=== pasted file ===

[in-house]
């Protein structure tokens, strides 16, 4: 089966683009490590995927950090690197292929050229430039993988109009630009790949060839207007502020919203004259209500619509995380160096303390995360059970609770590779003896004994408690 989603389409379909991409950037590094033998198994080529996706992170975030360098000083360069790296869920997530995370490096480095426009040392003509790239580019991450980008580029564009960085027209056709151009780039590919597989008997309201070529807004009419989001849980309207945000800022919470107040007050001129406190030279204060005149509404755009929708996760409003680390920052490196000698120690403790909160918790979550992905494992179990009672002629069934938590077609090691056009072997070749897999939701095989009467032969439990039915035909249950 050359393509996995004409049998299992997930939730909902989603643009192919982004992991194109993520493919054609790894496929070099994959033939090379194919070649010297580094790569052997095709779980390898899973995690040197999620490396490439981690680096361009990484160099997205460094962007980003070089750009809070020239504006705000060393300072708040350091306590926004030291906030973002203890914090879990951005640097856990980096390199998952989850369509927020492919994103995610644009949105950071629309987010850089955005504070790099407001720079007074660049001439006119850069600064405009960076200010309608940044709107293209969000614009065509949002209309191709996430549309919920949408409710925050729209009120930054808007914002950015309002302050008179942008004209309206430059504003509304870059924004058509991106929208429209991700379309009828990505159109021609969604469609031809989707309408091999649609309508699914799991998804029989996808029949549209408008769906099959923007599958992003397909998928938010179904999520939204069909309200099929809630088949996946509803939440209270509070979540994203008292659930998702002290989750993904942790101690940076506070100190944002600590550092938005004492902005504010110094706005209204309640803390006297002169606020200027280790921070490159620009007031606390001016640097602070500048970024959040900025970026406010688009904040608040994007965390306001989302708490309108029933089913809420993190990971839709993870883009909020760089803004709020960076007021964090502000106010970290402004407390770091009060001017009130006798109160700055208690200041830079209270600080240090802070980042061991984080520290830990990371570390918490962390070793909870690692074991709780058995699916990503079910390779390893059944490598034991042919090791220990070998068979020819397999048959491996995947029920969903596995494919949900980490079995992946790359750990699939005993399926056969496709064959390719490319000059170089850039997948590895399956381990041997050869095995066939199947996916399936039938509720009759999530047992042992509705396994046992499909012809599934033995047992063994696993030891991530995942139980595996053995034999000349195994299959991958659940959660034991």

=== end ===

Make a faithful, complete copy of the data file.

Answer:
[in-house]
């Protein structure tokens, strides 16, 4: 089966683009490590995927950090690197292929050229430039993988109009630009790949060839207007502020919203004259209500619509995380160096303390995360059970609770590779003896004994408690 989603389409379909991409950037590094033998198994080529996706992170975030360098000083360069790296869920997530995370490096480095426009040392003509790239580019991450980008580029564009960085027209056709151009780039590919597989008997309201070529807004009419989001849980309207945000800022919470107040007050001129406190030279204060005149509404755009929708996760409003680390920052490196000698120690403790909160918790979550992905494992179990009672002629069934938590077609090691056009072997070749897999939701095989009467032969439990039915035909249950 050359393509996995004409049998299992997930939730909902989603643009192919982004992991194109993520493919054609790894496929070099994959033939090379194919070649010297580094790569052997095709779980390898899973995690040197999620490396490439981690680096361009990484160099997205460094962007980003070089750009809070020239504006705000060393300072708040350091306590926004030291906030973002203890914090879990951005640097856990980096390199998952989850369509927020492919994103995610644009949105950071629309987010850089955005504070790099407001720079007074660049001439006119850069600064405009960076200010309608940044709107293209969000614009065509949002209309191709996430549309919920949408409710925050729209009120930054808007914002950015309002302050008179942008004209309206430059504003509304870059924004058509991106929208429209991700379309009828990505159109021609969604469609031809989707309408091999649609309508699914799991998804029989996808029949549209408008769906099959923007599958992003397909998928938010179904999520939204069909309200099929809630088949996946509803939440209270509070979540994203008292659930998702002290989750993904942790101690940076506070100190944002600590550092938005004492902005504010110094706005209204309640803390006297002169606020200027280790921070490159620009007031606390001016640097602070500048970024959040900025970026406010688009904040608040994007965390306001989302708490309108029933089913809420993190990971839709993870883009909020760089803004709020960076007021964090502000106010970290402004407390770091009060001017009130006798109160700055208690200041830079209270600080240090802070980042061991984080520290830990990371570390918490962390070793909870690692074991709780058995699916990503079910390779390893059944490598034991042919090791220990070998068979020819397999048959491996995947029920969903596995494919949900980490079995992946790359750990699939005993399926056969496709064959390719490319000059170089850039997948590895399956381990041997050869095995066939199947996916399936039938509720009759999530047992042992509705396994046992499909012809599934033995047992063994696993030891991530995942139980595996053995034999000349195994299959991958659940959660034991």